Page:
purpose output function that would adapt to a non-white
environmental feedback spectrum and quasi-periodic disturbances. Are
all output functions of this type? Do biological systems adapt to
ringing environmental feedback and periodical disturbances by using
some component of that kind? If so, how would we discover its
properties? By analyzing neuron maps, by modelling learning
behaviour in systems with non-white environmental feedback
functions? How would such a system interact with the non-linearity
of the error function, if it is nonlinear?
I am deliberately expressing a little of the detail we don't know
about biological control systems, and what basic models of even a
single simple control loop actually should be used in modelling, in
order to go to the opposite extreme, to say that all this might
matter in the end, but one can do a lot working with less precise
approaches, just as one can do high-school chemistry without being
able to solve the Schroedinger equation for a system.
There are general things one can say about control systems. For
example, loop transport lag determines how wide a bandwidth of
disturbance can be countered. No matter what happens in the
structure of the control loop, if adding the output to the
disturbance doesn’t reduce the variability of the perception,
control fails. If the transport lag is too long and the disturbance
changes unpredictably over that time span, the disturbance will have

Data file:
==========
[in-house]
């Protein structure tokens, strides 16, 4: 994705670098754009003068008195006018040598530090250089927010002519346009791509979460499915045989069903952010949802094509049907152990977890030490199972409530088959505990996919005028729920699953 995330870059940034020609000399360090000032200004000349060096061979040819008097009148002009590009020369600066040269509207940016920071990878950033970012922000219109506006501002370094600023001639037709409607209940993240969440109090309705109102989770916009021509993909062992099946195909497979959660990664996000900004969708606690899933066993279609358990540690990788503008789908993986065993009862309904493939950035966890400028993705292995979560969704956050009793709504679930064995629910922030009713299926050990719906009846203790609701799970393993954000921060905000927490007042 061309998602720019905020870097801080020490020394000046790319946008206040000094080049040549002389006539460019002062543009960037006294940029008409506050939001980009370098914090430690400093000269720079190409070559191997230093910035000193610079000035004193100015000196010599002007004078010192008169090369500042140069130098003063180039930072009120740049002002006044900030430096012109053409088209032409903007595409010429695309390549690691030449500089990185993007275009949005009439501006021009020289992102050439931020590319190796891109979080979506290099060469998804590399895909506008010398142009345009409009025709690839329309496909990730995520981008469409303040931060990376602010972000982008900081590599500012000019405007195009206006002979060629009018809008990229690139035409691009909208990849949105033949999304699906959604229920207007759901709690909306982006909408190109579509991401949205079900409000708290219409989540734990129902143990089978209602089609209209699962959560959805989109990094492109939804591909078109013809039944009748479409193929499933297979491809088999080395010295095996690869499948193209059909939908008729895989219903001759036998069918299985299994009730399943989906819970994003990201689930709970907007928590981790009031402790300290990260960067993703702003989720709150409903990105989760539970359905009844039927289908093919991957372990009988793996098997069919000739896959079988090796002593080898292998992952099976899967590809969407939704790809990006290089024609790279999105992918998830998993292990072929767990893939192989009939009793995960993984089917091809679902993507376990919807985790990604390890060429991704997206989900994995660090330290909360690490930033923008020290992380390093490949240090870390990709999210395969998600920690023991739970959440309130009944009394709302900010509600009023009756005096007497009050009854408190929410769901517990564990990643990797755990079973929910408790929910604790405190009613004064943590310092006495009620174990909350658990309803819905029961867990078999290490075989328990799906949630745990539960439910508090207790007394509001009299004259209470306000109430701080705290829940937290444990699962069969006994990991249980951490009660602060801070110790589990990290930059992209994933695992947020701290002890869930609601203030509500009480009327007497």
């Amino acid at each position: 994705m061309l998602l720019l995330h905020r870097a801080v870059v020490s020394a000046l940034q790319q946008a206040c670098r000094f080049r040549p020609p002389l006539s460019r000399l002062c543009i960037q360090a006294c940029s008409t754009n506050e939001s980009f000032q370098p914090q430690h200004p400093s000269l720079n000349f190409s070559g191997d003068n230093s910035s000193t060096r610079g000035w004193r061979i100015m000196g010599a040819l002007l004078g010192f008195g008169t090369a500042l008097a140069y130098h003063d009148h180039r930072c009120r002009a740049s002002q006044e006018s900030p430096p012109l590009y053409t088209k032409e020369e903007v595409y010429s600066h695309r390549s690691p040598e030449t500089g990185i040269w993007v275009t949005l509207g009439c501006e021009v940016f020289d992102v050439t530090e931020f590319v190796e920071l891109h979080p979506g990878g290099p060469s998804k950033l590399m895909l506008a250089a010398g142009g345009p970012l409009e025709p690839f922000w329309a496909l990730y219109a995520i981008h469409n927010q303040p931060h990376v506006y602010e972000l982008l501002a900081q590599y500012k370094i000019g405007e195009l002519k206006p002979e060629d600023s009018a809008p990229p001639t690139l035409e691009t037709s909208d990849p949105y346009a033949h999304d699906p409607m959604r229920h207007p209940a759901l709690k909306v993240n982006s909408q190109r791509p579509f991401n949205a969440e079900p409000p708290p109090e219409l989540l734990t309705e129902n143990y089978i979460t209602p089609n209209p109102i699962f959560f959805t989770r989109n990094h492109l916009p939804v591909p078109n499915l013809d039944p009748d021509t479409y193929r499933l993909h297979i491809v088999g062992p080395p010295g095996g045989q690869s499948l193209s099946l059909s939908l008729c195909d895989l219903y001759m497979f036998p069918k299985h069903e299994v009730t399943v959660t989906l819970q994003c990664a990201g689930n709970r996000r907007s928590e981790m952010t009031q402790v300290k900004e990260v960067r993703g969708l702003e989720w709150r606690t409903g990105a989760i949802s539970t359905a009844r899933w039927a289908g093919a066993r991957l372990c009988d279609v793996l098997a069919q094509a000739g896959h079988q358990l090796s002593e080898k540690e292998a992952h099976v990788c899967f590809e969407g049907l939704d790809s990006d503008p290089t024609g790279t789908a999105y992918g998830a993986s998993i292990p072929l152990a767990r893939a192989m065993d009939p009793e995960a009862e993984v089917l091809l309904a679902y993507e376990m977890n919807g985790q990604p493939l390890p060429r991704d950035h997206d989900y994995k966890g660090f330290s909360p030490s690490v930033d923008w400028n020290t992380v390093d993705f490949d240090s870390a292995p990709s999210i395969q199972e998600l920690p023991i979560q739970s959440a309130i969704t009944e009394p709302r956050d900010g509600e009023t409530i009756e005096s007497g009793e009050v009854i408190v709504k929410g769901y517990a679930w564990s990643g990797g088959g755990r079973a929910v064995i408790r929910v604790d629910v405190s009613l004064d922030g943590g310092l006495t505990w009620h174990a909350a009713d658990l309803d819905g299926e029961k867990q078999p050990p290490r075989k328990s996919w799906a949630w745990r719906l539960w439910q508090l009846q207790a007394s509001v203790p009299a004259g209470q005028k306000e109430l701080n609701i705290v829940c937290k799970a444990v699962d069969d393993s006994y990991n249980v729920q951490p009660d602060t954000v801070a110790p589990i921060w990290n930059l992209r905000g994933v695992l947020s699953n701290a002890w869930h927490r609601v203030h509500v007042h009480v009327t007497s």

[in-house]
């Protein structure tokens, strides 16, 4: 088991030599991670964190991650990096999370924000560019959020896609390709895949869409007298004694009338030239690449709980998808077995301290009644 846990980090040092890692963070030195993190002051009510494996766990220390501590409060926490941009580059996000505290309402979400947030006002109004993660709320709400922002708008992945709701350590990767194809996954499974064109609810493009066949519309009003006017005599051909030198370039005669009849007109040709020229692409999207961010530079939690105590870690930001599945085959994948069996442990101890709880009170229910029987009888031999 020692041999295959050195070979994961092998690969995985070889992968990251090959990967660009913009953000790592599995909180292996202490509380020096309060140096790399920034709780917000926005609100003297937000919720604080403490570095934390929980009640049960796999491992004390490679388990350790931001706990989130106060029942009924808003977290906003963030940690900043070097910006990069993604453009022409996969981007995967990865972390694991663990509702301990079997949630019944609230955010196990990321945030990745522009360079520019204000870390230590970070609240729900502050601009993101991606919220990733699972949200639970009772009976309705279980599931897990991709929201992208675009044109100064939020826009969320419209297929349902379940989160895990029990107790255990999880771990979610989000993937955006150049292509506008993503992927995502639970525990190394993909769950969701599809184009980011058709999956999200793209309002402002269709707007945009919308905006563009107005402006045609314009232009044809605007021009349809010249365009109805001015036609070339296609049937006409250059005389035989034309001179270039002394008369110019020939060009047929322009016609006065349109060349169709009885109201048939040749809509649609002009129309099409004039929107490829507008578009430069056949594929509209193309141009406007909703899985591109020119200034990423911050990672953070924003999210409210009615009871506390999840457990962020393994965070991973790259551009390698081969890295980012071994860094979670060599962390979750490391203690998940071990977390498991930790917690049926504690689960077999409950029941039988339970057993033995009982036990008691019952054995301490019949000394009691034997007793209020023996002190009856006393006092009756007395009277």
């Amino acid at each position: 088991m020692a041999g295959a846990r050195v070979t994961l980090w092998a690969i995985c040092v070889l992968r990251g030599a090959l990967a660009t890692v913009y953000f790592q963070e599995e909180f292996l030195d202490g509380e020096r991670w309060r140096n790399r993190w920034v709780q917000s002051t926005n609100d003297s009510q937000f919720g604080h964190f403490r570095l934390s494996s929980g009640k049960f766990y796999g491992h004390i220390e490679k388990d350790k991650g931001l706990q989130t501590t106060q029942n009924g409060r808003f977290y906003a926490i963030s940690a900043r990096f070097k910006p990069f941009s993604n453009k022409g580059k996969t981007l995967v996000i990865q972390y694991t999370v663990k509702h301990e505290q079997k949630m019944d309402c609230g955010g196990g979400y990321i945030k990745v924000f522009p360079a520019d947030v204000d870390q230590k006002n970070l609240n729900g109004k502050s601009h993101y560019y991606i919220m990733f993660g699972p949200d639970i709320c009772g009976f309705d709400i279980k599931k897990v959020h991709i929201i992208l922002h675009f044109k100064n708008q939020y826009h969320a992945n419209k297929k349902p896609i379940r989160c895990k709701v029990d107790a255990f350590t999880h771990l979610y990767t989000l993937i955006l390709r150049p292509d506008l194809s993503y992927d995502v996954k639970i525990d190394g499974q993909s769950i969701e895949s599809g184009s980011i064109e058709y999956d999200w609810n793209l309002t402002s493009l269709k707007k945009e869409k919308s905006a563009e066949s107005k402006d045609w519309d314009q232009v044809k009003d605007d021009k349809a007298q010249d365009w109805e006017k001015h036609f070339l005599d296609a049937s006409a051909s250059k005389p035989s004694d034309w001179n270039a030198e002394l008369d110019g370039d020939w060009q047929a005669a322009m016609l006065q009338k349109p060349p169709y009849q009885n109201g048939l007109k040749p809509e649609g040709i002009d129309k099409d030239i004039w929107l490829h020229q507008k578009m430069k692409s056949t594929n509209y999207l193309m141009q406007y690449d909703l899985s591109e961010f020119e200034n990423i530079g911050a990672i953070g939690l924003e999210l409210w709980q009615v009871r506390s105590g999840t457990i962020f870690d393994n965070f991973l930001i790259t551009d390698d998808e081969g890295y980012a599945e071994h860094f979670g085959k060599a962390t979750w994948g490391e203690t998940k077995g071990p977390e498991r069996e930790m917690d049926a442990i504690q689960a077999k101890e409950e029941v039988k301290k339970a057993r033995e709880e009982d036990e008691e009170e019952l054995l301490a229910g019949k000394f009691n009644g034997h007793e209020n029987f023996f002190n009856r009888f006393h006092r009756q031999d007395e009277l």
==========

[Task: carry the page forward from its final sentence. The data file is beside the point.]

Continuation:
changed too much for the output to counter. So, one expects evolved
control systems to be structured to minimize transport lags when
they are concerned with countering fast disturbances.
One can say that if there is some kind of filter that smooths out
fast disturbances before they influence the CEV that corresponds to
the controlled perception, control will be better than if the
disturbance comes through unfiltered. One can say that providing
more accurate perception (e.g. by using a microscope) one can
control more finely. There’s a lot one can say if one understands
the principles of control. Rick and others have designed
interfaces to equipment using these principles, but AFAIK not using
detailed mathematics. Kent has used both simple demonstrations and
the principles of control to theorize about the structures and
problems of society, which mathematically lie far outside the
legitimate range of extrapolation of the demos. The demos do,
however, suggest principles that seem as though they should apply,
and when they are applied, they seem to predict phenomena seen in
So, yes, I agree with Rick that one should at least work through the
equations in their algebraic form, and if possible go further to see
how the dynamics of at least linear systems function. One should
study all of Bill’s and Rick’s (and anyone else’s) demonstrations.
One can get to understand control pretty well without doing those
things, I guess, but it’s an easy way to get into a position in
which one can reason in one’s own mind about what control might do
in different situations.